Square Cut to Sell by Compass Point on 'Continued Headwinds' From Coronavirus Shutdown

Square is downgraded to sell as an analyst sees 'material headwinds" to the company's total payment volume and revenue due to its exposure to small businesses.
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Square  (SQ) - Get Report was downgraded to sell from neutral by an analyst from Compass Point who said he expects the mobile payments platform will suffer in the current environment created by the coronavirus pandemic.

Shares of the San Francisco-based company were sliding 3.5% to $61.30.

Analyst Michael Del Grosso, who left his price target unchanged at $50, said in a note to investors that he believes the economic shutdown caused by the outbreak will result in "continued material headwinds" to the company's total payment volume and revenue due to its "significant exposure" to small businesses - especially the "hard-hit" food services and retail sectors.

The analyst said that current Wall Street estimates do not adequately take into account the "precipitous decline that should be expected in the current environment."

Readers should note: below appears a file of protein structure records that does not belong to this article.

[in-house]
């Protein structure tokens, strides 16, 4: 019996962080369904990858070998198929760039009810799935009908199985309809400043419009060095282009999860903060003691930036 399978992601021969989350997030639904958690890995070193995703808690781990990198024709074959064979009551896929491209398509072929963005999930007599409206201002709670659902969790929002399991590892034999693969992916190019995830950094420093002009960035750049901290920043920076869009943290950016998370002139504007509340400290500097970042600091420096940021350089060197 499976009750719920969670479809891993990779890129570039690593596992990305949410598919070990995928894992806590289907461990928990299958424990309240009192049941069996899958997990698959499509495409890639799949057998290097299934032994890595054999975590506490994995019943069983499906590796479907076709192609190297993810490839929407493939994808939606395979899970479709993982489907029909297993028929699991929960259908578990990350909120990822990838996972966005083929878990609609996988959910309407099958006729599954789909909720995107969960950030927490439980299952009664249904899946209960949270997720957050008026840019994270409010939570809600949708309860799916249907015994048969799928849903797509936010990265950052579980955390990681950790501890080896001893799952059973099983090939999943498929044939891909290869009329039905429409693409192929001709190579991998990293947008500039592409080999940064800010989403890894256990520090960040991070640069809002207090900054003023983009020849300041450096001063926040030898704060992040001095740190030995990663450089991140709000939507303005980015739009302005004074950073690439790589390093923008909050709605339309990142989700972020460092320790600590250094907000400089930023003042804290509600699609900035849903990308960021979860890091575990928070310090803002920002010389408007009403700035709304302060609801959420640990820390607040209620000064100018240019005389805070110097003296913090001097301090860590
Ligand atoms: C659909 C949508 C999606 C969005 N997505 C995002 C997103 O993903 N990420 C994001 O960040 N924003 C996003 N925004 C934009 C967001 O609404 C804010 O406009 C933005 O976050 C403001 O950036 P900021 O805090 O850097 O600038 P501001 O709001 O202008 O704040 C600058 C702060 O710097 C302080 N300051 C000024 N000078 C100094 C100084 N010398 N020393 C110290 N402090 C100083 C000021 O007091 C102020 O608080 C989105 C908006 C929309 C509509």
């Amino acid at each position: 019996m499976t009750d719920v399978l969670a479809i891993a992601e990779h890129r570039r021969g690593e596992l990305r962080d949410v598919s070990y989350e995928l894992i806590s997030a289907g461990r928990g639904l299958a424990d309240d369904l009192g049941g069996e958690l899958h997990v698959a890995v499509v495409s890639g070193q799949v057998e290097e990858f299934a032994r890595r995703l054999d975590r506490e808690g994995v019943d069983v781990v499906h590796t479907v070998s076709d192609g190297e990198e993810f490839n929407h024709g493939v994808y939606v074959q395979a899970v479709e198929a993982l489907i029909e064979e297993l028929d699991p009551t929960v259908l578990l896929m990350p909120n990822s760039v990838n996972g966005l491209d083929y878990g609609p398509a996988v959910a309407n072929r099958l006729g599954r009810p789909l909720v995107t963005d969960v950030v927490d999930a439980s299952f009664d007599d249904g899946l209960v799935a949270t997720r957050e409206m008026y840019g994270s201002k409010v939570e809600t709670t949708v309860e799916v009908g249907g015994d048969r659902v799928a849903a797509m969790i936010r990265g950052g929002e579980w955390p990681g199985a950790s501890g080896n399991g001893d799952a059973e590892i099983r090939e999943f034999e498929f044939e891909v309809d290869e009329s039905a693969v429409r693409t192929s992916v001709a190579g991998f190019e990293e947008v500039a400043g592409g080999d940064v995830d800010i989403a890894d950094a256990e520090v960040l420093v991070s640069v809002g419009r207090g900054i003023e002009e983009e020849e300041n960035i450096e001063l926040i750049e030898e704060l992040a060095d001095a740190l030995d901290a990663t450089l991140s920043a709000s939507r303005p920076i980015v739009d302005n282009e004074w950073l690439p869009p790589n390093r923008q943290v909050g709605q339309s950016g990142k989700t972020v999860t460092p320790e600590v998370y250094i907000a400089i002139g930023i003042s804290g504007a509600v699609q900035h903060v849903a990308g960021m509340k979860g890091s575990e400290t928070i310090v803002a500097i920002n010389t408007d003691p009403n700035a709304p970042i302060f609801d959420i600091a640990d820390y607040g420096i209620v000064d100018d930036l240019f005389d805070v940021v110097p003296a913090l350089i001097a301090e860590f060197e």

Del Grosso said he anticipates a 46% consolidated decline in total payment volume in the second quarter, whereas current estimates are calling for a 17% year-over-year drop.

The analyst said he sees a "significant disconnect with reality" because most major cities have yet to reopen their economies and do not plan on doing so for at least the next several weeks.

Del Grosso is the latest Wall Street analyst to downgrade Square. Last week, UBS analyst Eric Wasserstrom cut his rating on the  payments and lending company to neutral from buy. 

Wasserstrom said that the coronavirus pandemic has sent consumer spending reeling, resulting in less activity and revenue for Square.

In addition, Raymond James analyst John Davis last week cut his rating on the stock to underperform from market perform and slashed his price target to $41 a share.

Davis contended that Square's stock price had not yet caught up with a likely steep decline in the company's bottom line as the coronavirus crisis has deepened over the past few weeks, crippling restaurants and retailers.